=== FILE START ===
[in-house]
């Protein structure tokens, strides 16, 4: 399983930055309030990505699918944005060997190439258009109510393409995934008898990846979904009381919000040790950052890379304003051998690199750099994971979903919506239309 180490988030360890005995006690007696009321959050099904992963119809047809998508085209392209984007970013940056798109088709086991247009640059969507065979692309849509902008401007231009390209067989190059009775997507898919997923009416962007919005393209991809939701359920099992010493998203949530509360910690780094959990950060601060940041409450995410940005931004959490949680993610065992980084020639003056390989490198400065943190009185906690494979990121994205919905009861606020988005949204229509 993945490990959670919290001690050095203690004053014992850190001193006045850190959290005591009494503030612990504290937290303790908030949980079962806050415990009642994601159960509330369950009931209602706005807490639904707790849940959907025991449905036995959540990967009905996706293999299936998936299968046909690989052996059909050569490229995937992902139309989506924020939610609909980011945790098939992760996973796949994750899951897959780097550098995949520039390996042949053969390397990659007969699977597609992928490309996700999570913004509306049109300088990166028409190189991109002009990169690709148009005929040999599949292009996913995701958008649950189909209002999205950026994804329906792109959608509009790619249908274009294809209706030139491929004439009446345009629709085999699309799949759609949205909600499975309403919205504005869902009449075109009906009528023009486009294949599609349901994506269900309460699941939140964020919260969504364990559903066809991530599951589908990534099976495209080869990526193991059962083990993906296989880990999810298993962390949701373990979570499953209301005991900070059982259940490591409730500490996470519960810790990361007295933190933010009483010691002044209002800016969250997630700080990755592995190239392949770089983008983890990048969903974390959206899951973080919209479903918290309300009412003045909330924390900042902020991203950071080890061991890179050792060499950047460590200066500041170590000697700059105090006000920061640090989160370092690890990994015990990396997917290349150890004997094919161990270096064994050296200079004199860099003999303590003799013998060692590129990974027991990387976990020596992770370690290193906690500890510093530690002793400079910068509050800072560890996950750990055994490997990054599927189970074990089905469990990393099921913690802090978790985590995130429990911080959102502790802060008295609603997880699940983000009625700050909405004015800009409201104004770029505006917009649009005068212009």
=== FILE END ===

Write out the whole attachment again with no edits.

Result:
[in-house]
């Protein structure tokens, strides 16, 4: 399983930055309030990505699918944005060997190439258009109510393409995934008898990846979904009381919000040790950052890379304003051998690199750099994971979903919506239309 180490988030360890005995006690007696009321959050099904992963119809047809998508085209392209984007970013940056798109088709086991247009640059969507065979692309849509902008401007231009390209067989190059009775997507898919997923009416962007919005393209991809939701359920099992010493998203949530509360910690780094959990950060601060940041409450995410940005931004959490949680993610065992980084020639003056390989490198400065943190009185906690494979990121994205919905009861606020988005949204229509 993945490990959670919290001690050095203690004053014992850190001193006045850190959290005591009494503030612990504290937290303790908030949980079962806050415990009642994601159960509330369950009931209602706005807490639904707790849940959907025991449905036995959540990967009905996706293999299936998936299968046909690989052996059909050569490229995937992902139309989506924020939610609909980011945790098939992760996973796949994750899951897959780097550098995949520039390996042949053969390397990659007969699977597609992928490309996700999570913004509306049109300088990166028409190189991109002009990169690709148009005929040999599949292009996913995701958008649950189909209002999205950026994804329906792109959608509009790619249908274009294809209706030139491929004439009446345009629709085999699309799949759609949205909600499975309403919205504005869902009449075109009906009528023009486009294949599609349901994506269900309460699941939140964020919260969504364990559903066809991530599951589908990534099976495209080869990526193991059962083990993906296989880990999810298993962390949701373990979570499953209301005991900070059982259940490591409730500490996470519960810790990361007295933190933010009483010691002044209002800016969250997630700080990755592995190239392949770089983008983890990048969903974390959206899951973080919209479903918290309300009412003045909330924390900042902020991203950071080890061991890179050792060499950047460590200066500041170590000697700059105090006000920061640090989160370092690890990994015990990396997917290349150890004997094919161990270096064994050296200079004199860099003999303590003799013998060692590129990974027991990387976990020596992770370690290193906690500890510093530690002793400079910068509050800072560890996950750990055994490997990054599927189970074990089905469990990393099921913690802090978790985590995130429990911080959102502790802060008295609603997880699940983000009625700050909405004015800009409201104004770029505006917009649009005068212009």